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When I have time to work on puzzle caches it would be nice to know quickly which ones I can do at that time vs. which ones I would have to go to the location to solve. Is there a way to make the ? and multi-points more descriptive so we can sort by one that are on site vs ones I can do when ever I have free time no matter where I'm at.

 

Thanks.

 

Cache n' Wolf

I requested the same thing on a different thread. It would be nice if ALRs could be separated from puzzles. Right now most people ignore mystery caches.
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When I have time to work on puzzle caches it would be nice to know quickly which ones I can do at that time vs. which ones I would have to go to the location to solve. Is there a way to make the ? and multi-points more descriptive so we can sort by one that are on site vs ones I can do when ever I have free time no matter where I'm at.

 

Thanks.

 

Cache n' Wolf

I requested the same thing on a different thread. It would be nice if ALRs could be separated from puzzles. Right now most people ignore mystery caches.

 

I have ignored plenty, but not until I have read the cache page to see if I have a chance in a million of solving it. Some of the puzzles that must be pre-solved only take 10 minutes of effort, but still you must do them at home.

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Failing a new cache what about an attribute -

 

This cache requires some work at home to finish / solve it

 

A picture of a person scratching thier head would do.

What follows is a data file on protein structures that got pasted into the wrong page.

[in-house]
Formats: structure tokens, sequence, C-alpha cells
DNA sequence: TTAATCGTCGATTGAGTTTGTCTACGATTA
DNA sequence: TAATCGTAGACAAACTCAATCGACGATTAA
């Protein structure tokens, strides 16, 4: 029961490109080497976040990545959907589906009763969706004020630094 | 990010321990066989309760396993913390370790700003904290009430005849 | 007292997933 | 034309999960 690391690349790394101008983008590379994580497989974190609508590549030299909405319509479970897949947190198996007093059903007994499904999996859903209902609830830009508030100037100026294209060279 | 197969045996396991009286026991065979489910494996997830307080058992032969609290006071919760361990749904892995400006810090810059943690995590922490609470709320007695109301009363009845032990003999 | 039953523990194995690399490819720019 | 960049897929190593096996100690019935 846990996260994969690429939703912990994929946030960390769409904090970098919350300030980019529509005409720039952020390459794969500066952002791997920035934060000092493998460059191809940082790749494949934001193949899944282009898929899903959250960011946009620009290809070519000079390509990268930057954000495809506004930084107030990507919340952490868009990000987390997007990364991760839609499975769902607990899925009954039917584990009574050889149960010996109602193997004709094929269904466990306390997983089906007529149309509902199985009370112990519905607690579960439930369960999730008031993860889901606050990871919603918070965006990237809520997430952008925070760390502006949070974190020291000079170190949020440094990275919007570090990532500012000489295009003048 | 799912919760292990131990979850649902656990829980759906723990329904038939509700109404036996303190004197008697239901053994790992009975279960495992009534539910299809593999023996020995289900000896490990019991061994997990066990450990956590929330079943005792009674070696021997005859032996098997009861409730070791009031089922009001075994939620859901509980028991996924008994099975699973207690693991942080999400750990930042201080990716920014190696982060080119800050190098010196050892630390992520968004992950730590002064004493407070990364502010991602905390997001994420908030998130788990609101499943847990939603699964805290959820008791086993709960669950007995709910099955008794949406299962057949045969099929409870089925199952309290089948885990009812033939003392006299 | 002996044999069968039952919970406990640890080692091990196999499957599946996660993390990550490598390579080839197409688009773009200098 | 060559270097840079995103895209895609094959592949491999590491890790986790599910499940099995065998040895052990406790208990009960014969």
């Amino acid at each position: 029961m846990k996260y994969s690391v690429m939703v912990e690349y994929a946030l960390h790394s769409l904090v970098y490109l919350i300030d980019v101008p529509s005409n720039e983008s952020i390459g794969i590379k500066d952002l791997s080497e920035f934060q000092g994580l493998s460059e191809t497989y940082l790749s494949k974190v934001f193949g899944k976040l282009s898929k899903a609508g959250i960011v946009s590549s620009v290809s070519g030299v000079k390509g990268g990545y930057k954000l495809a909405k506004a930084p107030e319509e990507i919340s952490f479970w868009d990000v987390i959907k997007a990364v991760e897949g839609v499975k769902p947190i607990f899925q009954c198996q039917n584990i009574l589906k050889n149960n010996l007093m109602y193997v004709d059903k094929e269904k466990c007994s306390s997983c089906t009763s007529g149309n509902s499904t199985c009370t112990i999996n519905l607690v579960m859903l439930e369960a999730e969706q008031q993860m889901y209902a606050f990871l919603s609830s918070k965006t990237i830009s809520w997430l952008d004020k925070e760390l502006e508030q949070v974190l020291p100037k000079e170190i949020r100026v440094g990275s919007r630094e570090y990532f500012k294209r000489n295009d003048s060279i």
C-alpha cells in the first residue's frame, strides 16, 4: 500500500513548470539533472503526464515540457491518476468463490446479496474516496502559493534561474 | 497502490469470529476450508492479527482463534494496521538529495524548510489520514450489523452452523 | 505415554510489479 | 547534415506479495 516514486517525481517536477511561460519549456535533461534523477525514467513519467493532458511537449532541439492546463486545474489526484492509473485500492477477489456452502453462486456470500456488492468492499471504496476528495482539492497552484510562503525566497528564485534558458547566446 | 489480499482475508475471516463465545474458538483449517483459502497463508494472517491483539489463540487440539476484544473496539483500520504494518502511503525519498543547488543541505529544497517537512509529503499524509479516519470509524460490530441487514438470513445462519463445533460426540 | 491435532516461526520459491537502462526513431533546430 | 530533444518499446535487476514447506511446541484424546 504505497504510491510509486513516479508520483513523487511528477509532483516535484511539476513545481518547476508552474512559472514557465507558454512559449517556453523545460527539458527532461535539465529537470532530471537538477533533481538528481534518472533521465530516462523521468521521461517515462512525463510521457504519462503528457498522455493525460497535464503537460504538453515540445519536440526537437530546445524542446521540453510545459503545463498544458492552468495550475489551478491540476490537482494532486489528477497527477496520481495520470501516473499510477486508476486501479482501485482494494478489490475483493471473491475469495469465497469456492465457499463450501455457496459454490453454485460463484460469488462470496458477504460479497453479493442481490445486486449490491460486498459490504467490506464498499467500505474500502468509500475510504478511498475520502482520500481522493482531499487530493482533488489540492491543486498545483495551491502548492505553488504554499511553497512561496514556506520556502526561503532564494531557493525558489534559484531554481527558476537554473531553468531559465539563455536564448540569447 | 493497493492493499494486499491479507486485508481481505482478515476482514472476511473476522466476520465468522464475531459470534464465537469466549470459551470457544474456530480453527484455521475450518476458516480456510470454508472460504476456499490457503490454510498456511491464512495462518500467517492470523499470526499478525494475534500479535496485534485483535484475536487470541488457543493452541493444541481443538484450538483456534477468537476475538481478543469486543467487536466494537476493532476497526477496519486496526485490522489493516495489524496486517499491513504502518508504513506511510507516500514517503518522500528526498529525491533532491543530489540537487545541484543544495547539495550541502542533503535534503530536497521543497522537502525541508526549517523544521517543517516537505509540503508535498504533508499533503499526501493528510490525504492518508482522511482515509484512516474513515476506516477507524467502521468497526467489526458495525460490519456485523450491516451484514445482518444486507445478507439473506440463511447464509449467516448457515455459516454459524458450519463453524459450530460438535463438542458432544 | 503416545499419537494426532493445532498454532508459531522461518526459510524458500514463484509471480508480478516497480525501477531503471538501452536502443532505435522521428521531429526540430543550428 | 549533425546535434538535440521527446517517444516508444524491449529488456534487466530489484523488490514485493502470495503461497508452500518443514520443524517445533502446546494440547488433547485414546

Interesting idea - I still think "solve on site" counts as a multi.

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I have always thought that when it comes to 'people deciding' what kind of cache they are planting then it's really up to you to be sure that your definition matches theirs.

Just how many Multi caches are really puzzles of the kind where you go to a site and find signs and information to find the final? My multi stats would be way up there if I didn't mostly ignore multi's for the arkane reason of most of the multi's that I have done are really hard, about the work of doing 4 or 5 traditional micro's.

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I don't think splitting up puzzle caches into work-at-home and go-to-the-field will work very well. What about the ones that require you to go to the field and then do at-home work? Where would they fall? Caches that require multiple disciplines and angles of attack can't be individualized without having a bunch of different pigeonholes.

 

Leave the ones where to you to the start at the listed coordinates as multis and the ones where you have to figure out the start as puzzles. Call them "mysteries" if you like. Add a puzzle attribute for caches where you have to figure something out.

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When I have time to work on puzzle caches it would be nice to know quickly which ones I can do at that time vs. which ones I would have to go to the location to solve. Is there a way to make the ? and multi-points more descriptive so we can sort by one that are on site vs ones I can do when ever I have free time no matter where I'm at.

 

Thanks.

 

Cache n' Wolf

Isn't that the purpose of a mystery or puzzle cache? To figure out when, where, and what is needed to solve it?